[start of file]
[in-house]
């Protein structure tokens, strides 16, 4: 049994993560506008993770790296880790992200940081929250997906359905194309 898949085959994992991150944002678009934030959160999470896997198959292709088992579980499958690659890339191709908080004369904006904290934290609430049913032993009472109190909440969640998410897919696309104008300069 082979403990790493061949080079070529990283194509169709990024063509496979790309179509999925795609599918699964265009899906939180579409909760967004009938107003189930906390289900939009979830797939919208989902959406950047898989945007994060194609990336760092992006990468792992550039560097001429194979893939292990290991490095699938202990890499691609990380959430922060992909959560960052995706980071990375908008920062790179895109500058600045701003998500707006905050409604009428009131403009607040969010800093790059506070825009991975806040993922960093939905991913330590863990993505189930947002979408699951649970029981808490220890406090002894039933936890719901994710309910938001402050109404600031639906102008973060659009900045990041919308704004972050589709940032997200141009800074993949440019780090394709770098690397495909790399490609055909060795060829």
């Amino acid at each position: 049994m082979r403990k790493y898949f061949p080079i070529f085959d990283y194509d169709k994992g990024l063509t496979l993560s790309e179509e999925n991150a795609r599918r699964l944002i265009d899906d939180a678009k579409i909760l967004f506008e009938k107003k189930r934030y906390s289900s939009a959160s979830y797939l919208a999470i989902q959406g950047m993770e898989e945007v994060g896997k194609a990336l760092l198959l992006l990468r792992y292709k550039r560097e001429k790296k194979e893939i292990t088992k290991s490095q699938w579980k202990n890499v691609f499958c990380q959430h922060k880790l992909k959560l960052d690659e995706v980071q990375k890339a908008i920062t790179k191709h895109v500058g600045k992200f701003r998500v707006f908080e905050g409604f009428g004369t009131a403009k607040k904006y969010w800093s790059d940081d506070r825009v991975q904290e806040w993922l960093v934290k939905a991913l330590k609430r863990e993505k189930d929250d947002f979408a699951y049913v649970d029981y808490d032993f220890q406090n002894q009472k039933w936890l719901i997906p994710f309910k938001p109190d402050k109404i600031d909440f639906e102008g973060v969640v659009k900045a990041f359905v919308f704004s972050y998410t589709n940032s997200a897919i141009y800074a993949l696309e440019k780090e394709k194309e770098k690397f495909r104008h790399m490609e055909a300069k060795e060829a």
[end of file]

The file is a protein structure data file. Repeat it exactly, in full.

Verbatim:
[in-house]
């Protein structure tokens, strides 16, 4: 049994993560506008993770790296880790992200940081929250997906359905194309 898949085959994992991150944002678009934030959160999470896997198959292709088992579980499958690659890339191709908080004369904006904290934290609430049913032993009472109190909440969640998410897919696309104008300069 082979403990790493061949080079070529990283194509169709990024063509496979790309179509999925795609599918699964265009899906939180579409909760967004009938107003189930906390289900939009979830797939919208989902959406950047898989945007994060194609990336760092992006990468792992550039560097001429194979893939292990290991490095699938202990890499691609990380959430922060992909959560960052995706980071990375908008920062790179895109500058600045701003998500707006905050409604009428009131403009607040969010800093790059506070825009991975806040993922960093939905991913330590863990993505189930947002979408699951649970029981808490220890406090002894039933936890719901994710309910938001402050109404600031639906102008973060659009900045990041919308704004972050589709940032997200141009800074993949440019780090394709770098690397495909790399490609055909060795060829």
């Amino acid at each position: 049994m082979r403990k790493y898949f061949p080079i070529f085959d990283y194509d169709k994992g990024l063509t496979l993560s790309e179509e999925n991150a795609r599918r699964l944002i265009d899906d939180a678009k579409i909760l967004f506008e009938k107003k189930r934030y906390s289900s939009a959160s979830y797939l919208a999470i989902q959406g950047m993770e898989e945007v994060g896997k194609a990336l760092l198959l992006l990468r792992y292709k550039r560097e001429k790296k194979e893939i292990t088992k290991s490095q699938w579980k202990n890499v691609f499958c990380q959430h922060k880790l992909k959560l960052d690659e995706v980071q990375k890339a908008i920062t790179k191709h895109v500058g600045k992200f701003r998500v707006f908080e905050g409604f009428g004369t009131a403009k607040k904006y969010w800093s790059d940081d506070r825009v991975q904290e806040w993922l960093v934290k939905a991913l330590k609430r863990e993505k189930d929250d947002f979408a699951y049913v649970d029981y808490d032993f220890q406090n002894q009472k039933w936890l719901i997906p994710f309910k938001p109190d402050k109404i600031d909440f639906e102008g973060v969640v659009k900045a990041f359905v919308f704004s972050y998410t589709n940032s997200a897919i141009y800074a993949l696309e440019k780090e394709k194309e770098k690397f495909r104008h790399m490609e055909a300069k060795e060829a």